Once in theater the battalion was split into two groups, with Companies B and C assigned to 1st Battalion, 23rd Infantry Regiment, Task Force Tomahawk, for the duration of the deployment and operating in the Panjwai district of Afghanistan, where they would come to take the largest amount of enemy contact of the Battalion, Armstrong said.
At the same time, the rest of the battalion was given the mission to reduce enemy rocket fire on Kandahar Air Field, a strategic hub for all of the International Security Assistance Forces in Regional Command South, Armstrong said.
“We had to pull from everyone over there to accomplish the mission,” Armstrong elaborated.
Through coordination with the Air Force, Romanian military, intelligence gathering units, and fixed and rotary wing aviation personnel, they were able to address the problem.
“Between that and constant patrolling with our Afghan partners from every pillar of their military we ended up decreasing rocket attacks to a number and rate which was the lowest they had there since the beginning,” said Armstrong.
Brig. Gen. John Hort, deputy commander home detachment, 3rd ID, and a keynote speaker at the ceremony elaborated on the accomplishments of the battalion in Afghanistan.
“Their herculean efforts resulted in the capture of nearly 50 named targets, a 70 percent decrease in rocket attacks on Kandahar Air Field, and the killing of countless enemy fighters located throughout their battle space,” Hort said.
Enough can’t be said for the Companies B and C, serving within TF Tomahawk as well.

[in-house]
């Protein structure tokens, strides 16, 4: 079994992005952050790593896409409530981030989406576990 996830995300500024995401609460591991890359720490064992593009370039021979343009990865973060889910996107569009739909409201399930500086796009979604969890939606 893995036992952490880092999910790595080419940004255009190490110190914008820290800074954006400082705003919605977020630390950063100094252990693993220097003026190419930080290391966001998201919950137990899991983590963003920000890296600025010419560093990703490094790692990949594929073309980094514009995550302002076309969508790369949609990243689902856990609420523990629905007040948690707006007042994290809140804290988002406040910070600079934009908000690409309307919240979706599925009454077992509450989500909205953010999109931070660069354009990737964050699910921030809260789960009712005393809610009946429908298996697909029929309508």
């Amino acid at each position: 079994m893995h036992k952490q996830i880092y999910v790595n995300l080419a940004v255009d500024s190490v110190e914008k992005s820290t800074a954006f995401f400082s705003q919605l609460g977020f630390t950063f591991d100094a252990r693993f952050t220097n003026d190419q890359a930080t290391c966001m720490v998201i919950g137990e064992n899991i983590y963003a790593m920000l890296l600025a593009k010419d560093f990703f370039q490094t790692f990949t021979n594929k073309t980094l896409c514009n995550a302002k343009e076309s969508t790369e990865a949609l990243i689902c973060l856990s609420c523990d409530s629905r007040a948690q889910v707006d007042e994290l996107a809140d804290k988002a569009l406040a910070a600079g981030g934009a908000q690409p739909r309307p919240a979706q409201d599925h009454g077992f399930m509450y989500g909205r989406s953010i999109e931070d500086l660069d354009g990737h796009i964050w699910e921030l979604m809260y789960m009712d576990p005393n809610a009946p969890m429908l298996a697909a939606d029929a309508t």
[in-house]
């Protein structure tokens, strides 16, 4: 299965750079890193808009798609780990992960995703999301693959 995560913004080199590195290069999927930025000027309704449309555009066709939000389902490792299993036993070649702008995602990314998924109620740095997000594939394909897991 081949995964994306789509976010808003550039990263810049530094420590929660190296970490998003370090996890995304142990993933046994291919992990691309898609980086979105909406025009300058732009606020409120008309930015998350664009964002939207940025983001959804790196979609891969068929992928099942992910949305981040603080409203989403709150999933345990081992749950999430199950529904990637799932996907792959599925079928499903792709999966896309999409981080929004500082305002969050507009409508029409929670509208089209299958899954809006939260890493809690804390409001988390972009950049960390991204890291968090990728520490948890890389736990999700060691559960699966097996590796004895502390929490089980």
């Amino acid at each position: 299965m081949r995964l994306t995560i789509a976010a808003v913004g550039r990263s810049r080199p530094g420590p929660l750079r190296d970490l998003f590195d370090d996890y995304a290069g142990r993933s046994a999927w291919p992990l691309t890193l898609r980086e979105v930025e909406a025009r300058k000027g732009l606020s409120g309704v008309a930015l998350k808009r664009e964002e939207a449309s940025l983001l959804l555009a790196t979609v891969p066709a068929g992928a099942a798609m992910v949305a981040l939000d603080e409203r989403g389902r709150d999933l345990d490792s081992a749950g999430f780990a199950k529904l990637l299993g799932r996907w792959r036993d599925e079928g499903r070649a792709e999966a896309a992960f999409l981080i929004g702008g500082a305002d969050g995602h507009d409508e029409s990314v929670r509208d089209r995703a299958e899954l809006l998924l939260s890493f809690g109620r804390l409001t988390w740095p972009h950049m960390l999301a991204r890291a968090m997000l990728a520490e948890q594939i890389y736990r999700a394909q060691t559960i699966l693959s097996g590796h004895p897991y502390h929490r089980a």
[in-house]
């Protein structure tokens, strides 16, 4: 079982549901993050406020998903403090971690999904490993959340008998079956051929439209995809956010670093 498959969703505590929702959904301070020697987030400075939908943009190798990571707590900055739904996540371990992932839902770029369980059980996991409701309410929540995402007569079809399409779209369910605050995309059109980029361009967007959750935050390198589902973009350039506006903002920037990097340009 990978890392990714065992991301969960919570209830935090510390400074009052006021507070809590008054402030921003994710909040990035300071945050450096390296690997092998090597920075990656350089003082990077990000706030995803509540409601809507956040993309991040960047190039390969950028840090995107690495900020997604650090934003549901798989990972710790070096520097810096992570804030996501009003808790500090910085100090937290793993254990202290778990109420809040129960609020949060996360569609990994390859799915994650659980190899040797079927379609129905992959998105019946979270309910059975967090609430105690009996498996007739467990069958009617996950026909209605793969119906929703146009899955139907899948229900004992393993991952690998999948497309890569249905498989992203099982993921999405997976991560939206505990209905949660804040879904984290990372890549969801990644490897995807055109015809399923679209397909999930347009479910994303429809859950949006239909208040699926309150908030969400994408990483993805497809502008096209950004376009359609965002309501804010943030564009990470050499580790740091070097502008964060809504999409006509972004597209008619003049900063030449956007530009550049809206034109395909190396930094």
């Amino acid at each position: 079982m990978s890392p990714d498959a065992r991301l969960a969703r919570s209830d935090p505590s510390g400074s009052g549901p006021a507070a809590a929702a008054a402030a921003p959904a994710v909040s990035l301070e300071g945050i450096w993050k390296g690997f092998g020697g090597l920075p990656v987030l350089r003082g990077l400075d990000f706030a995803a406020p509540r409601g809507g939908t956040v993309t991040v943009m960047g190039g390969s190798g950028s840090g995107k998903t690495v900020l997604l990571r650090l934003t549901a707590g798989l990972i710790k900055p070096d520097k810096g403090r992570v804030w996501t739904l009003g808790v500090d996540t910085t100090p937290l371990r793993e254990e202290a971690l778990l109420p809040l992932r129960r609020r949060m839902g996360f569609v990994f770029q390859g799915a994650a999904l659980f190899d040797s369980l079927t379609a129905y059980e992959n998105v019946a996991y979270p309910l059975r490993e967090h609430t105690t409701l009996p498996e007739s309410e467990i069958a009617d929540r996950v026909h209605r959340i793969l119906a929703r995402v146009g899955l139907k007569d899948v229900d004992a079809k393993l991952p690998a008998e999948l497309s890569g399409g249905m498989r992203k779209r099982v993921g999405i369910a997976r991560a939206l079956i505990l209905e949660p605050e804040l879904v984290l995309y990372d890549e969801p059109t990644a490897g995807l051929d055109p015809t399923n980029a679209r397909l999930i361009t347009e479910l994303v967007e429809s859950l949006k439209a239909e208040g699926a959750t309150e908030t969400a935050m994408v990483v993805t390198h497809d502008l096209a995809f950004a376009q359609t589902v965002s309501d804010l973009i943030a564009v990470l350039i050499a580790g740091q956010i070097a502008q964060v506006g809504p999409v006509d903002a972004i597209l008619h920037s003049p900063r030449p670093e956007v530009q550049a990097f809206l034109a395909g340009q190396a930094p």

“Day in and day out [companies C and B] went out, always knowing they would come into contact, always certain they would take enemy fire - they never broke, they never stopped, they were hit hard and there were casualties, but it could have been a lot worse if not for the superb quality of those soldiers and leaders in those two companies,” said Armstrong.
Hort shed even more light on the indomitable spirit, the strong soul that separates the 1-64th AR from other Army units.
“Out of the 60 plus battalions that were located through out Afghanistan, 1-64 Armor ranked in the top two in the number of enemy contacts they had; that shows you the amount of combat this battalion faced,” Hort said.
Regardless of the time Armstrong has spent with the Rogues, a little more than two years in total, he is still stymied by the soldiers and what they are capable of.
“I continue to be awed by the strength of these soldiers … they have taken every mission, regardless of what little time they had, regardless of what was being asked, saluted, and went on and achieved excellence,” Armstrong said.
Armstrong won’t be going far when he leaves, as he’ll be going “just down the street” to eventually serve as the new G-3 for the 3rd ID.
Yet as Armstrong leaves, the soul of the Rouges remains, strong and proud, and ready for new leadership, just as Kuester is ready to lead the battalion to new heights.
“My goal is to be as good a leader to the soldiers who are here now as the leaders were to me when I was a brand new second lieutenant in this unit,” said Kuester.
“I’m proud to be here, I’m proud to be back on the team, and I’m ready to be the newest rifleman on this team,” continued Kuester.
However, though appearing confident and at ease, even Kuester admits the job will not be easy.
“I have a big challenge to live up to from all the Desert Rogues in the past and in particular Lt. Col. Armstrong - those are very big boots to fill.”